Dan Moriarty (footballer, born 1895)

Dan Moriarty (20 August 1895 – 12 November 1982) was a champion Australian rules footballer in the South Australian Football League, considered to be one of the greatest centre half-backs in the history of the sport.[2]

Dan Moriarty
Personal information
Full name Daniel Moriarty
Date of birth 20 August 1895
Place of birth Adelaide, SA
Date of death 12 November 1982(1982-11-12) (aged 87)
Place of death Adelaide, SA
Height 178 cm (5 ft 10 in)[1]
Weight 76 kg (168 lb)[1]
Position(s) Centre half-back
Playing career1
Years Club Games (Goals)
1919–1925 South Adelaide 97 (2)
Representative team honours
Years Team Games (Goals)
1919–1925 South Australia 22
1 Playing statistics correct to the end of 1925.

Moriarty played amateur football early in his career for Victoria Parks,[3] until 1915. Frank Barry convinced Moriarty to come to the South Adelaide Football Club in the South Australian Football League. Moriarty played four reserves games at the end of the 1915 season, before the league went into recess for three years due to World War I. He played in the Patriotic League in 1917 and 1918.[2]

The SAFL returned from recess in 1919, and Moriarty made his league debut for South Adelaide, immediately becoming one of the league's star players at centre half-back. In each of his first three seasons 1919, 1920 and 1921 Moriarty won the Magarey Medal as the fairest and most brilliant player in the league. He remains the only player to have won the Magarey Medal in three consecutive seasons. He initially won all three Magarey Medals outright, although the 1920 and 1921 medals are now recorded as ties, with several other players later receiving retrospective medals for those seasons. Moriarty was selected in the South Australian team in interstate matches in 1919, and represented the state regularly throughout his career. He won the inaugural South Adelaide Football Club best and fairest in 1923, and was the club captain in 1925.[2]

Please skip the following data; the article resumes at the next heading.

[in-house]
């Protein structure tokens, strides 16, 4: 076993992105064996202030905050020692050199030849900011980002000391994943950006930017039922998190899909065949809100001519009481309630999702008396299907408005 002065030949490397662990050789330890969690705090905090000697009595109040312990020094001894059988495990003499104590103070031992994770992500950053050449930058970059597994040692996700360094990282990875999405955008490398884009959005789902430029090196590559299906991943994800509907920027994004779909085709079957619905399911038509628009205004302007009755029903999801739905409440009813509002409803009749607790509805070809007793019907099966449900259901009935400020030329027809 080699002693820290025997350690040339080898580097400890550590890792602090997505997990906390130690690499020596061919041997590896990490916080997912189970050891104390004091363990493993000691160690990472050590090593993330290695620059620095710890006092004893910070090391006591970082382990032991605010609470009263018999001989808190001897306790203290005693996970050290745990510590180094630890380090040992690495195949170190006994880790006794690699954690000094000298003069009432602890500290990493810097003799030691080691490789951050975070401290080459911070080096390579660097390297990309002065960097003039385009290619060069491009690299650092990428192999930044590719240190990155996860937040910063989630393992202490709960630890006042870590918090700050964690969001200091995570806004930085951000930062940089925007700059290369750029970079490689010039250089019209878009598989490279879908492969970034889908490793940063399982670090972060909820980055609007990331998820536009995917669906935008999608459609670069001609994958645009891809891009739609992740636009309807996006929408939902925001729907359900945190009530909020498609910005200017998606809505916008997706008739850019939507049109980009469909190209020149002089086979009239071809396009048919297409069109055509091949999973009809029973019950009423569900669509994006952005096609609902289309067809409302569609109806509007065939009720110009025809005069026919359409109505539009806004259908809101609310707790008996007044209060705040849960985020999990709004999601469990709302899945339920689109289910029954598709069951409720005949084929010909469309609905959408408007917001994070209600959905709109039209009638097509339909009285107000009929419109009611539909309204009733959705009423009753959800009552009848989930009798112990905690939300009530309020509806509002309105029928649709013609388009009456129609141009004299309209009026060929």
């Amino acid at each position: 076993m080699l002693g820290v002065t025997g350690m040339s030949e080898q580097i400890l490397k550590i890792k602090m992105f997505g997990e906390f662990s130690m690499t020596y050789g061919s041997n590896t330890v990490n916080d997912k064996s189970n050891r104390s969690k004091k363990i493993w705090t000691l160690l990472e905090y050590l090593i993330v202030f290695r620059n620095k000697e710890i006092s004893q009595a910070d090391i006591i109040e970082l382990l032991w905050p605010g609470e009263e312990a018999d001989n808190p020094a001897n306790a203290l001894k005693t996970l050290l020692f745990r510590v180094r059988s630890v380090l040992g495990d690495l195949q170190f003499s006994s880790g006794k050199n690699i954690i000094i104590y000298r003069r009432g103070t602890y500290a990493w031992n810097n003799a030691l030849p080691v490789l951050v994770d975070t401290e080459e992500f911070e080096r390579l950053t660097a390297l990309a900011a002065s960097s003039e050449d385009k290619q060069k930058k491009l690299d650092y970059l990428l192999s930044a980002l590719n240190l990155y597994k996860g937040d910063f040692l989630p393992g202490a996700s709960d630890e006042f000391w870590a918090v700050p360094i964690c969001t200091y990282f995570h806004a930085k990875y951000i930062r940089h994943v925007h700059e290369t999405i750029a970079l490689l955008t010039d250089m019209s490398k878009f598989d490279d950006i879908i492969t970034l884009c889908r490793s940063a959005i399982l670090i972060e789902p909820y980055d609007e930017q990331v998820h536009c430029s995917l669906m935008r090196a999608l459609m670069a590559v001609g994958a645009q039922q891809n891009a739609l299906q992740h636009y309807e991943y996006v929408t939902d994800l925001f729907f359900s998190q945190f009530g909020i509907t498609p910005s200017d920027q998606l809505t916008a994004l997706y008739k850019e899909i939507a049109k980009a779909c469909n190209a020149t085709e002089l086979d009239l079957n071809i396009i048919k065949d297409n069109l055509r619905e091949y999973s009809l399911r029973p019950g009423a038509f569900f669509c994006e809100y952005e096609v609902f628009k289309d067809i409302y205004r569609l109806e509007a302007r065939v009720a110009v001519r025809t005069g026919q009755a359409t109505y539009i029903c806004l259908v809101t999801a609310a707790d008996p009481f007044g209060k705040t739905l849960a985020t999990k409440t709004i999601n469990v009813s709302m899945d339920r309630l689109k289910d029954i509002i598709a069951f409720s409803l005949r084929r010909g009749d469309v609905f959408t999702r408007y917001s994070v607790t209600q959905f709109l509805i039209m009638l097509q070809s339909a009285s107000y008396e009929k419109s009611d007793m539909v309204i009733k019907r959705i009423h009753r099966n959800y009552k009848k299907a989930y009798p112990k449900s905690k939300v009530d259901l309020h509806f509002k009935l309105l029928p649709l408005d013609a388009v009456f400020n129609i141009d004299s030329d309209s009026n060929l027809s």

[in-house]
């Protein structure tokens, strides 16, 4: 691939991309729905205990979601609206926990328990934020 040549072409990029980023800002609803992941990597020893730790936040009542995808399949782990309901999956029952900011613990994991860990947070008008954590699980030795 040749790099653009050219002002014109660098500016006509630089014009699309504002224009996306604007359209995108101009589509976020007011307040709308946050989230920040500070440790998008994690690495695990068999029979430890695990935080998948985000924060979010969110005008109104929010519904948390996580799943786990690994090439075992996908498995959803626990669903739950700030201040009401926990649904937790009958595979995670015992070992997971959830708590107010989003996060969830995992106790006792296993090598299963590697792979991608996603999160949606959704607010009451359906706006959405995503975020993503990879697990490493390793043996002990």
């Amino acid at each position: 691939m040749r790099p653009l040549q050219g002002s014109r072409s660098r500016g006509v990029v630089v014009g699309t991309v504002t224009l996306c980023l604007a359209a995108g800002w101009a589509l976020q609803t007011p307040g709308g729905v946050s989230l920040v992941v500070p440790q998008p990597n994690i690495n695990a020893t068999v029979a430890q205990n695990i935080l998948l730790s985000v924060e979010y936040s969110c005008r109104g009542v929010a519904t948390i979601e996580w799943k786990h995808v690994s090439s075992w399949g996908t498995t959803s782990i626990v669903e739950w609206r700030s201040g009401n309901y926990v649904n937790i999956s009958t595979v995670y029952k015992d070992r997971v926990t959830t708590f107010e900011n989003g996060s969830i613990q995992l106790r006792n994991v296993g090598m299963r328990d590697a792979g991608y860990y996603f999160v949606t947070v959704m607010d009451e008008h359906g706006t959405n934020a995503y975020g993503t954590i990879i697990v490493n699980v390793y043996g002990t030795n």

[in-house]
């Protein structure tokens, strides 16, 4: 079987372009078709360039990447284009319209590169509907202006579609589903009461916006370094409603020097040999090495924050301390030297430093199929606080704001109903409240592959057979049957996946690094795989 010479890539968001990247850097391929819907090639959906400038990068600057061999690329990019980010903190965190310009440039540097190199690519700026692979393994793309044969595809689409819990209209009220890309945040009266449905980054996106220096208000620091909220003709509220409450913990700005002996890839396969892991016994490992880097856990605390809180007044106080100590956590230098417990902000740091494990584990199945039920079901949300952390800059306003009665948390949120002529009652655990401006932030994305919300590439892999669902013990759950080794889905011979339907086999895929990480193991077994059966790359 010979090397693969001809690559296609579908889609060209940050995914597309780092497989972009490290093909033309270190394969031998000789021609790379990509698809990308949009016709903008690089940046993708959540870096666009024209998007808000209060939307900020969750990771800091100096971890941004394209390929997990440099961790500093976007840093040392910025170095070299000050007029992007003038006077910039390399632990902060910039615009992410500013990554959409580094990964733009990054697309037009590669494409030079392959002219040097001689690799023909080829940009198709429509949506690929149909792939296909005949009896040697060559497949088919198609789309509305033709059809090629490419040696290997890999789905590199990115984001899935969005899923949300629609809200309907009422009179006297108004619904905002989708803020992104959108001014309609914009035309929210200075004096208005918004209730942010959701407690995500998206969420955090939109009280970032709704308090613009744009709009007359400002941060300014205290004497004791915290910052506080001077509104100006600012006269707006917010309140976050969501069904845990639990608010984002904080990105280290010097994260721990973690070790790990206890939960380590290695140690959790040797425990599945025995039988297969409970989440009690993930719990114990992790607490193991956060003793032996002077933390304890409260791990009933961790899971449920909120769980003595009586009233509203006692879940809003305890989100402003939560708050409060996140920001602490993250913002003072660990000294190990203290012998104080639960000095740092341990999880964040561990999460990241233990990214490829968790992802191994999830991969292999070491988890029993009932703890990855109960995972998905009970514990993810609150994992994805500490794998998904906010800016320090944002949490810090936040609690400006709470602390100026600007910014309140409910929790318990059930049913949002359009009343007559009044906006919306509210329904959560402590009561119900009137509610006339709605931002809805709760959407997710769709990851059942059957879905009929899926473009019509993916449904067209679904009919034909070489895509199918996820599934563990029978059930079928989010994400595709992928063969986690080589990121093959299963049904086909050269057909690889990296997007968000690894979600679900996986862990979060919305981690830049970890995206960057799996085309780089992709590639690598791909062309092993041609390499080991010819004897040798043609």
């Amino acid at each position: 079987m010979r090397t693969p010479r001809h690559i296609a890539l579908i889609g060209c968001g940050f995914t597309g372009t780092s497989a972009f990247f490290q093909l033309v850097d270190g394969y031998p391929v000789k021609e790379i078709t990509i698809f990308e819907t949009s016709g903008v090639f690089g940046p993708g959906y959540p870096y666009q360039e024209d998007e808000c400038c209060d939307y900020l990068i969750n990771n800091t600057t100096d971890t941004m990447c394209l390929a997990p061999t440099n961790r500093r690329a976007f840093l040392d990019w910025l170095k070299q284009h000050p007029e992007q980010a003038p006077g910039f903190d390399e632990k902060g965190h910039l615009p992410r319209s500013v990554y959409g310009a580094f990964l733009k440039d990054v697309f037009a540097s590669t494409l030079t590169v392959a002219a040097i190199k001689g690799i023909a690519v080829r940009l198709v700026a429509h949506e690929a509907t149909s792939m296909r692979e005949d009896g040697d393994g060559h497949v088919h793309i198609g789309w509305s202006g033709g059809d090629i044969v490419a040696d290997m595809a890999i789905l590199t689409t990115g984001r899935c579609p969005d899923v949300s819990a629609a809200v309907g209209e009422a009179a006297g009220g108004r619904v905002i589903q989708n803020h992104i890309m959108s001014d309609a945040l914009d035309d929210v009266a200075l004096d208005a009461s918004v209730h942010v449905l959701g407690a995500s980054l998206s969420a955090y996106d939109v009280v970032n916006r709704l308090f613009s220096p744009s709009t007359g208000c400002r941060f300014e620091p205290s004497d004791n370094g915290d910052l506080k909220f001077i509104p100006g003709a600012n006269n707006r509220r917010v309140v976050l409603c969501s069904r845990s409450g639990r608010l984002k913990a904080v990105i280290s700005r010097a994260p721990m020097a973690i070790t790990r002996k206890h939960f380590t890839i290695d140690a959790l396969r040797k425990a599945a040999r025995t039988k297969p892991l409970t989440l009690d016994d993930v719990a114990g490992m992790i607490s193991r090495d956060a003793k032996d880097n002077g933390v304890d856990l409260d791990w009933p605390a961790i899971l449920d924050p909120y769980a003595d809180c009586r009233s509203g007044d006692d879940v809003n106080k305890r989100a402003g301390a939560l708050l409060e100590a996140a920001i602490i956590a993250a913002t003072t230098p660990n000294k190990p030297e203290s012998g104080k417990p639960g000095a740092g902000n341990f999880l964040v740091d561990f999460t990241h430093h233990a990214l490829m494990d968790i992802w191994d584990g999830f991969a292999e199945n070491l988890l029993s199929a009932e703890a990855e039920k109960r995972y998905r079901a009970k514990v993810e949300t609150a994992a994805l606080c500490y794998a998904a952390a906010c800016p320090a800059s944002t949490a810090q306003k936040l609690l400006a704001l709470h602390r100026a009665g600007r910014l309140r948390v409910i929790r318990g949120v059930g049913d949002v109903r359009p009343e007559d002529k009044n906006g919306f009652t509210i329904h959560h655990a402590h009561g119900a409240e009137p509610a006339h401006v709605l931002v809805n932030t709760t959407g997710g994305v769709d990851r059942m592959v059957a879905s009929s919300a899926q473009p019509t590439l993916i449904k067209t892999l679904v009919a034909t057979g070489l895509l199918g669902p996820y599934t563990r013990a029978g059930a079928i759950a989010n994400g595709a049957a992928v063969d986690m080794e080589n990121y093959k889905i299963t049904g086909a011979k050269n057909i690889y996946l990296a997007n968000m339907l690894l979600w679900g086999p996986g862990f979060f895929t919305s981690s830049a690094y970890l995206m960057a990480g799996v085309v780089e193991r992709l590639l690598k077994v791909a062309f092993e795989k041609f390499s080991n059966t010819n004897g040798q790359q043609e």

Moriarty retired from league football at the age of 30, after the 1925 season. His career spanned 97 league games for South Adelaide,[2] and 22 state games (played consecutively) for South Australia between 1919 and 1925.[3]

Moriarty's size (178 cm, 76 kg) was small compared with most of the other great centre half-backs in the history of the game.[1] In his playing style, he is noted to have been an excellent two-way player. As a defender, he tightly marked his direct opponent,[2] had a very high leap with which he could spoil the ball, and was credited with a strong ability to read and anticipate the play; in a self-assessment, Moriarty credited his ability to read the play as the most important contributor to his success as a player.[4] As a rebounding player, his ability to rebound accurately to team-mates rather than kick to contests or turnovers is regarded as the key to why Moriarty was a dangerous player on attack as well as in defence.[2]

Moriarty's career has been widely honoured since his retirement. He has been inducted into four halls of fame:

He was named at centre half-back in the South Adelaide Football Club's Official Greatest Team.[4] Sturt captain and Australian cricketer Vic Richardson has stated that Moriarty was the greatest footballer he had ever seen,[2] and he is often described as the greatest South Australian footballer between the two World Wars.[5]

Following his football career, Moriarty was involved in horse racing, including as a journalist. His son, also named Dan, is also involved in horse racing.[6] Moriarty died in 1982, aged 87.[5]


  1. "Dan Moriarty - Australian Football". Sport Australia Hall of Fame. Retrieved 16 September 2011.
  2. "Hall of Fame". South Adelaide Football Club. 2010. Archived from the original on 2 April 2012. Retrieved 16 September 2011.
  3. "Dan Moriarty". South Australian National Football League. Retrieved 16 September 2011.
  4. Devaney, John. "M - Dan Moriarty". Fullpointsfooty. Archived from the original on 7 June 2011. Retrieved 16 September 2011.
  5. "Daniel Moriarty". Retrieved 24 January 2015.
  6. Grant, Trevor (28 January 2010). "George Hanlon went from delivering bread by horse cart in the Depression to one of Australia's top trainers". Herald Sun. Retrieved 16 September 2011.
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